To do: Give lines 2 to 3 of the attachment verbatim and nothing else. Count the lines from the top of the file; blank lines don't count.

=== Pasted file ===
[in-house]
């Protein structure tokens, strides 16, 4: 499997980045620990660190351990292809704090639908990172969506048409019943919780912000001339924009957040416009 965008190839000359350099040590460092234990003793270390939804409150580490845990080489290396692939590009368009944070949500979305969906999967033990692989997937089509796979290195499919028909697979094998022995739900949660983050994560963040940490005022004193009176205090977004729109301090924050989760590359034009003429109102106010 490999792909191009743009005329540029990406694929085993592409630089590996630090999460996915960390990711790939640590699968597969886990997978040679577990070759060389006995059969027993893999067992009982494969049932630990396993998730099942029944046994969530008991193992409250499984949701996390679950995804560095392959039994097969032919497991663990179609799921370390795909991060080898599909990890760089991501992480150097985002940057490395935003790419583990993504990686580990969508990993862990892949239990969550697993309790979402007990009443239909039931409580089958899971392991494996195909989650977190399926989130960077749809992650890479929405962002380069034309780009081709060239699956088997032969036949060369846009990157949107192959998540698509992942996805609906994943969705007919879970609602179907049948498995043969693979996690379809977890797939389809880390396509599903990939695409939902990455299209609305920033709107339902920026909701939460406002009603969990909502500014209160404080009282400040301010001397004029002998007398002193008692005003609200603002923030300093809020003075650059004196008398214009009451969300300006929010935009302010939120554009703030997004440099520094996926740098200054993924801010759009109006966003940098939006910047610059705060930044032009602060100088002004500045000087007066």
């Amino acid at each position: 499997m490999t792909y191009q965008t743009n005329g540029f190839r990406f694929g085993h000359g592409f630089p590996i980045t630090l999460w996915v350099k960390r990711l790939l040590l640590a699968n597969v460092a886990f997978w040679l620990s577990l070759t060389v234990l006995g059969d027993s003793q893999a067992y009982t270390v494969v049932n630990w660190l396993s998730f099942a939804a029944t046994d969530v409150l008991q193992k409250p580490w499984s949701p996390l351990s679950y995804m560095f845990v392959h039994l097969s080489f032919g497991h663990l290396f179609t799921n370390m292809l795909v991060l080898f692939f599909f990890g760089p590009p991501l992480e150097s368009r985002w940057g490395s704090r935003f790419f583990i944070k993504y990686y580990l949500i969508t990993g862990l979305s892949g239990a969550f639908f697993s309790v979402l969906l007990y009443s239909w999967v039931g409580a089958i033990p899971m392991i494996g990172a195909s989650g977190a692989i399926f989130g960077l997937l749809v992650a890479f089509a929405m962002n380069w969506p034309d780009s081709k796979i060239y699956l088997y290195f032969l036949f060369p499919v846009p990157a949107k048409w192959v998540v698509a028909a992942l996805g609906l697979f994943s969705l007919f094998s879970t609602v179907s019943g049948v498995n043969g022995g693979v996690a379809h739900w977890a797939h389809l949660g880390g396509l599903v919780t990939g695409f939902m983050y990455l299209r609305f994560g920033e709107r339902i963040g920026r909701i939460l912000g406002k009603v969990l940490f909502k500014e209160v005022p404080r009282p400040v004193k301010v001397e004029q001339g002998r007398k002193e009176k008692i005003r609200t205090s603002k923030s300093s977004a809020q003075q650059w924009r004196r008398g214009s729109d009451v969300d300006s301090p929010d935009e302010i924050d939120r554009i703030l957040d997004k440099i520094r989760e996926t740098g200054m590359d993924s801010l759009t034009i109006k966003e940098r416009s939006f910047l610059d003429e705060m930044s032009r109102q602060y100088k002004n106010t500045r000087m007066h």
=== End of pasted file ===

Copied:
């Protein structure tokens, strides 16, 4: 499997980045620990660190351990292809704090639908990172969506048409019943919780912000001339924009957040416009 965008190839000359350099040590460092234990003793270390939804409150580490845990080489290396692939590009368009944070949500979305969906999967033990692989997937089509796979290195499919028909697979094998022995739900949660983050994560963040940490005022004193009176205090977004729109301090924050989760590359034009003429109102106010 490999792909191009743009005329540029990406694929085993592409630089590996630090999460996915960390990711790939640590699968597969886990997978040679577990070759060389006995059969027993893999067992009982494969049932630990396993998730099942029944046994969530008991193992409250499984949701996390679950995804560095392959039994097969032919497991663990179609799921370390795909991060080898599909990890760089991501992480150097985002940057490395935003790419583990993504990686580990969508990993862990892949239990969550697993309790979402007990009443239909039931409580089958899971392991494996195909989650977190399926989130960077749809992650890479929405962002380069034309780009081709060239699956088997032969036949060369846009990157949107192959998540698509992942996805609906994943969705007919879970609602179907049948498995043969693979996690379809977890797939389809880390396509599903990939695409939902990455299209609305920033709107339902920026909701939460406002009603969990909502500014209160404080009282400040301010001397004029002998007398002193008692005003609200603002923030300093809020003075650059004196008398214009009451969300300006929010935009302010939120554009703030997004440099520094996926740098200054993924801010759009109006966003940098939006910047610059705060930044032009602060100088002004500045000087007066």
């Amino acid at each position: 499997m490999t792909y191009q965008t743009n005329g540029f190839r990406f694929g085993h000359g592409f630089p590996i980045t630090l999460w996915v350099k960390r990711l790939l040590l640590a699968n597969v460092a886990f997978w040679l620990s577990l070759t060389v234990l006995g059969d027993s003793q893999a067992y009982t270390v494969v049932n630990w660190l396993s998730f099942a939804a029944t046994d969530v409150l008991q193992k409250p580490w499984s949701p996390l351990s679950y995804m560095f845990v392959h039994l097969s080489f032919g497991h663990l290396f179609t799921n370390m292809l795909v991060l080898f692939f599909f990890g760089p590009p991501l992480e150097s368009r985002w940057g490395s704090r935003f790419f583990i944070k993504y990686y580990l949500i969508t990993g862990l979305s892949g239990a969550f639908f697993s309790v979402l969906l007990y009443s239909w999967v039931g409580a089958i033990p899971m392991i494996g990172a195909s989650g977190a692989i399926f989130g960077l997937l749809v992650a890479f089509a929405m962002n380069w969506p034309d780009s081709k796979i060239y699956l088997y290195f032969l036949f060369p499919v846009p990157a949107k048409w192959v998540v698509a028909a992942l996805g609906l697979f994943s969705l007919f094998s879970t609602v179907s019943g049948v498995n043969g022995g693979v996690a379809h739900w977890a797939h389809l949660g880390g396509l599903v919780t990939g695409f939902m983050y990455l299209r609305f994560g920033e709107r339902i963040g920026r909701i939460l912000g406002k009603v969990l940490f909502k500014e209160v005022p404080r009282p400040v004193k301010v001397e004029q001339g002998r007398k002193e009176k008692i005003r609200t205090s603002k923030s300093s977004a809020q003075q650059w924009r004196r008398g214009s729109d009451v969300d300006s301090p929010d935009e302010i924050d939120r554009i703030l957040d997004k440099i520094r989760e996926t740098g200054m590359d993924s801010l759009t034009i109006k966003e940098r416009s939006f910047l610059d003429e705060m930044s032009r109102q602060y100088k002004n106010t500045r000087m007066h």